Hogsett state of the city

Mayor Joe Hogsett gives his virtual "state of the city" address and introduces his 2021 budget proposal to the city-county council Aug. 10.

Mayor Joe Hogsett’s proposed 2021 budget includes a little more than $261 million for Indianapolis Metropolitan Police Department — $7 million more than in 2020. At 29% of the city budget, IMPD would represent the largest share of money among city departments.

There has never been indication from the top levels of city government that IMPD would face any kind of budget cutbacks, which has been one of the more popular demands adopted by protesters in Indianapolis following the police shootings of 21-year-old Dreasjon Reed and 19-year-old McHale Rose.

Calls to “defund the police” vary in the details, but most boil down to the notion that police department budgets are bloated and that money — all of it or some of it, depending on who you ask — should instead be used to fund other social services and programs.

Under Hogsett’s budget — which he introduced to the city-county council Aug. 10, along with his “state of the city” address — IMPD would make up about 21% of the entire city-county budget.

IMPD currently accounts for 31% and 22% of the city and consolidated city-county budgets.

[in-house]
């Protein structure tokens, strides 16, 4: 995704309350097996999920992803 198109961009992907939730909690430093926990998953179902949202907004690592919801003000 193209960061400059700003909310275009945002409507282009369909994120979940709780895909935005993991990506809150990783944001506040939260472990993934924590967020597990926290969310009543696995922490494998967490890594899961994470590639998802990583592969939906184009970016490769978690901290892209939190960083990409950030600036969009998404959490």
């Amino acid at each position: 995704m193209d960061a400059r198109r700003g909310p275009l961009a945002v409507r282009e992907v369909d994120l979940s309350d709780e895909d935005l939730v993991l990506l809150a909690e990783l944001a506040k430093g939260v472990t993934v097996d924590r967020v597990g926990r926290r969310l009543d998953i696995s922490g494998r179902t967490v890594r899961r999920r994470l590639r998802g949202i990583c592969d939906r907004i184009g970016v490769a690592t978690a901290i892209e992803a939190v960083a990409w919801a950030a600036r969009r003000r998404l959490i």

Part of the proposed increase for IMPD is to pay for the 1,100 body cameras the department recently began rolling out and 200 new cruisers.

The city-county council will spend the next couple of months deliberating Hogsett’s proposed budget in committee meetings, with a plan to adopt a 2021 budget at the Oct. 12 meeting.

Other highlights of Hogsett’s proposed budget:

• The 2021 budget totals about $1.3 billion, most of which is allotted to city departments. The Marion County Sheriff’s Office would make up the largest share of county agencies at 36%.

• There are no tax increases.

• Public safety and criminal justice make up 58% of the budget, which includes $3 million for Violent Crime Prevention Grants and $250,000 for tenants’ rights programs.

• The budget estimates a $15 million increase in property taxes, which makes up 30% of projected revenue. The budget estimates a $24 million decrease in income tax, though, because of high unemployment due to the COVID-19 pandemic.

• Because of the process for collecting property and income taxes, the city won’t feel the effects of the pandemic in revenue until 2022.

Contact staff writer Tyler Fenwick at 317-762-7853. Follow him on Twitter @Ty_Fenwick.

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